GENEVA - For those who follow the watch world, over the last couple of years the words métiers d’art have cropped up with increasing frequency. I first heard the term about a decade ago when Vacheron Constantin launched a fascinating series of watches based on masks in the Barbier-Mueller Museum in Geneva. They stick in my mind because they were genuinely artistic interpretations of the sort of African, Asian and South American works that inspired Picasso and his circle.

Defined by both craftsmanship and creativity, métiers d’art is not a new thing. As Julien Marchenoir, Heritage Director at Vacheron Constantin, points out, the famous Genevese maison has been using the same principles to embellish timepieces since it was founded in the 18th century. And should you be in Geneva I urge you to visit the Patek Philippe Museum, which has one of the finest collections of this genre of watchmaking.


Cartier’s Ronde Louis Cartier XL watch with a filigree panther motif (left) and Vacheron’s Métiers d’Art The Legend
of the Chinese Zodiac 2015, Year of the Goat (right), are both set to be released this year.

A generation ago enamelling was an almost-dead art, yet in recent years has enjoyed a huge revival. Now for the watch lover in pursuit of something bright to look at on his wrist, plenty of different techniques have been revived including cloisonné, paillone and plique-à-jour.

Arceau-Millefiori-41mmThe Arceau Millefiori watch in blue, by Hermès.

What makes the current trend even more interesting is that watchmakers are becoming ever more inventive in the way that craft skills are borrowed from other disciplines, much in the way that ten or fifteen years ago the watch industry borrowed “new” materials from elsewhere.

For instance, Hermès has used millefiori paperweight-making skills to create some dazzling dials. The French luxury house has also made watches using straw marquetry, a nod to its work during the Art Deco period with Jean-Michel Frank, arguably the most important interior designer in France between the wars.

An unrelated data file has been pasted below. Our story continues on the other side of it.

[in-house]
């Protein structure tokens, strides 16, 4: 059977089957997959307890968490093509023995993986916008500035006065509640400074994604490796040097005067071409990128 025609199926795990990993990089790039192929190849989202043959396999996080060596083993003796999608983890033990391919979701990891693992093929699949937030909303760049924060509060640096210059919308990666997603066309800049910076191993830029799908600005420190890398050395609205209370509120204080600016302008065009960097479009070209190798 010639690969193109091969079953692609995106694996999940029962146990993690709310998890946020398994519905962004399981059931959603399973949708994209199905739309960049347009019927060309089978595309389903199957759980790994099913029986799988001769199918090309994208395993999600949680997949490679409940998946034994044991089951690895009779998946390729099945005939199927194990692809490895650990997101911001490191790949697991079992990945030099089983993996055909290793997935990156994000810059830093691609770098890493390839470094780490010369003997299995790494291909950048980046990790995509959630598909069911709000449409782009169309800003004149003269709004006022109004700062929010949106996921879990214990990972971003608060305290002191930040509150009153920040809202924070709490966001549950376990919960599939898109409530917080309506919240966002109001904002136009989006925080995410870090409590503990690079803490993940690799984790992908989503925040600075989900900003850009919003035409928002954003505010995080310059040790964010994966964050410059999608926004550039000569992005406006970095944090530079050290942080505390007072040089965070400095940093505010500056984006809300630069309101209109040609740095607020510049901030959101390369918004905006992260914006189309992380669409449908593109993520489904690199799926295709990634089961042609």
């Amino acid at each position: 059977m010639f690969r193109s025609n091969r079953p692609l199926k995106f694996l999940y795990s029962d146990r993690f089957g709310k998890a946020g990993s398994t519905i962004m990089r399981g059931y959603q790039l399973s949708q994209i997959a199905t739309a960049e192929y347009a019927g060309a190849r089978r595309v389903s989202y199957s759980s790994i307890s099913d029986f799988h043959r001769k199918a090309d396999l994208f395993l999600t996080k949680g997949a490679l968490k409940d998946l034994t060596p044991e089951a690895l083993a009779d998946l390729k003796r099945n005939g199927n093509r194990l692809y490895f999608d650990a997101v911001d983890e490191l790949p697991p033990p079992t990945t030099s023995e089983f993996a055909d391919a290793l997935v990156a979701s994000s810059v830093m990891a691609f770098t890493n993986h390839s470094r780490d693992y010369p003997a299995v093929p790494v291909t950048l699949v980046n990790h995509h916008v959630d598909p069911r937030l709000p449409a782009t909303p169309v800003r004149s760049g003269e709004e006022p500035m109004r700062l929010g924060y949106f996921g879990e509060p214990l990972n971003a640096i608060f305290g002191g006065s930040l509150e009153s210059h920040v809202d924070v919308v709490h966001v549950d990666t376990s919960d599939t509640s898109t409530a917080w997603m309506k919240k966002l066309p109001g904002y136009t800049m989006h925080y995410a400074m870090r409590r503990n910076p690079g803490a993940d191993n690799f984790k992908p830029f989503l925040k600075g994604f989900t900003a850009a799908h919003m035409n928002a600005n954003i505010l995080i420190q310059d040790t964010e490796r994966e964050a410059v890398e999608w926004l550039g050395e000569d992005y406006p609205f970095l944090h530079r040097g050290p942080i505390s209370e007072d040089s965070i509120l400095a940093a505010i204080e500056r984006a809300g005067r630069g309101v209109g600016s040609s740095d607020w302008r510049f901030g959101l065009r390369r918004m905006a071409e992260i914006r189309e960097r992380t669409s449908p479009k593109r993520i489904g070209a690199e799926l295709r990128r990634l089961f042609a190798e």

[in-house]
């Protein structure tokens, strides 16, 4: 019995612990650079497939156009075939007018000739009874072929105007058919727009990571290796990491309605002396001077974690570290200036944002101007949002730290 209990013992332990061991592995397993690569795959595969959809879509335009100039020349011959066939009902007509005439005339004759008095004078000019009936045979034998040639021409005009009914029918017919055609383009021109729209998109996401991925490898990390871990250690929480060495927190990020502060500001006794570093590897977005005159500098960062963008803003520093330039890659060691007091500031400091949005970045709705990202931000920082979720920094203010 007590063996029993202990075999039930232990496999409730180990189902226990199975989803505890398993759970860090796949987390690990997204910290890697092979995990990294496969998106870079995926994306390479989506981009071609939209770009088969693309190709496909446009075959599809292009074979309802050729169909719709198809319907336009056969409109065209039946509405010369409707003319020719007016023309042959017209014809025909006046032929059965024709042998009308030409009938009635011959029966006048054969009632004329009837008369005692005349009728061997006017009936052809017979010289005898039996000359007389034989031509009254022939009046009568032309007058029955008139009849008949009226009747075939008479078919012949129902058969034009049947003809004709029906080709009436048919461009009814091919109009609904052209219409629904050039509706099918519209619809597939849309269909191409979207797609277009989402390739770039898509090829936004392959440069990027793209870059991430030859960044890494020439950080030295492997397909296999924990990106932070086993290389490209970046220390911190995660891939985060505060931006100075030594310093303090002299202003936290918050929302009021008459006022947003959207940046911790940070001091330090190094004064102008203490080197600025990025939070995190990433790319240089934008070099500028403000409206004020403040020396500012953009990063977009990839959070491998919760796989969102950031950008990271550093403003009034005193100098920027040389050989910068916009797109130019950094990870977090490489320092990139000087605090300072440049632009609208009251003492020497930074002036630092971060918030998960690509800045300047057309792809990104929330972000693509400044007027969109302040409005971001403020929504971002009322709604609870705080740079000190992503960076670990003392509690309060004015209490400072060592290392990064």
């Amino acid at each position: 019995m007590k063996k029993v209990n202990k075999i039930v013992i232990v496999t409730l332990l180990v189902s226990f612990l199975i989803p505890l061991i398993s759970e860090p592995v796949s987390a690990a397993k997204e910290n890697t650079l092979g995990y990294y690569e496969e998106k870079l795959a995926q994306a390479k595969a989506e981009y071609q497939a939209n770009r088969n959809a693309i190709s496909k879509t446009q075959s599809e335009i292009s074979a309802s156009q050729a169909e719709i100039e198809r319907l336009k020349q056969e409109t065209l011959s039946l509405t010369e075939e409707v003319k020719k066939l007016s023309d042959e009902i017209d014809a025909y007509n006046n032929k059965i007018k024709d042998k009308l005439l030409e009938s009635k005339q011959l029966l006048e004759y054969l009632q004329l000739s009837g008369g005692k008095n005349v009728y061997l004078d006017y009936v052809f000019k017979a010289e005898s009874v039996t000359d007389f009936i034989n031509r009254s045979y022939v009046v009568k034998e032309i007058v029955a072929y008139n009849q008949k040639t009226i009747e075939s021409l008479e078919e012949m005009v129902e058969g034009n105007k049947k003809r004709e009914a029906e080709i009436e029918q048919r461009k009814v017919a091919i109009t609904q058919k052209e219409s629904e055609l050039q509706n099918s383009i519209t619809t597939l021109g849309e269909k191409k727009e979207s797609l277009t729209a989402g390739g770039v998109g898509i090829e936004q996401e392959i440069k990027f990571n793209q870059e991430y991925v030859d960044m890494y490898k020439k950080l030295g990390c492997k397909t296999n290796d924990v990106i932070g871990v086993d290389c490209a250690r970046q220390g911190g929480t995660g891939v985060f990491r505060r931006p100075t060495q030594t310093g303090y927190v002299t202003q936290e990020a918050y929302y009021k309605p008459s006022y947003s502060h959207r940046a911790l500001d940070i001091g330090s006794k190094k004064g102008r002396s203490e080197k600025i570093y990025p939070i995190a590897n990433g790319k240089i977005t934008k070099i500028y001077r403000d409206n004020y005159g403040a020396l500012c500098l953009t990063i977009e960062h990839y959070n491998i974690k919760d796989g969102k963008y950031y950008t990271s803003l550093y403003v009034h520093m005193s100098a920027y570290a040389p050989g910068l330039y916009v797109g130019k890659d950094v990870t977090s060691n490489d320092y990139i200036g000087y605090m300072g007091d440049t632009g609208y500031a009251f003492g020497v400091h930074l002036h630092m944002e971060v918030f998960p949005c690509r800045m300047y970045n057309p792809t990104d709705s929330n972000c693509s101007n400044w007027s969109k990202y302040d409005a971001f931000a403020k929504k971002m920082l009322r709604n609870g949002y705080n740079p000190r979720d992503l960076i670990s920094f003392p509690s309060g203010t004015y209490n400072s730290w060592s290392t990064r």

Microsculpture is another decorative skill that allows watchmakers such as Roger Dubuis to evoke scenes ranging from the legends of King Arthur to the wildlife of Africa. Meanwhile, detailed needlework known as micro-peinture à l’aiguille has been used by both Piaget and Chanel (who have drawn on the savoir faire of its embroidery firm Lesage) to make dials.

Cartier has been among the more innovative houses in the field of métiers d’art. This year it has already unveiled a watch featuring their famous panther in filigree detail. For its sheer inventive chutzpah, I still think the famous Parisian jeweller’s flower marquetry of last year is hard to beat. Cartier took rose petals – treated so they did not fade or degrade – which were then cut into tiny fragments to resemble feathers and sculpted into the head of a parrot on the watch’s dial.

Cartier clearly believes there to be a great future for this sort of work. It has restored an 18th-century farmhouse near its La Chaux-de-Fonds factory, an environment that encourages Cartier’s specialist craftsmen to exchange ideas and devise new decorative techniques. If flower petal marquetry is one of the products of this creative hothouse, it will be fascinating to see what new avenues of decorative ingenuity open up.

Nick Foulkes is a contributing editor of Vanity Fair and How to Spend It, editor of Vanity Fair on Time and luxury editor of GQ. He is currently working on a book about the French Expressionist painter Bernard Buffet.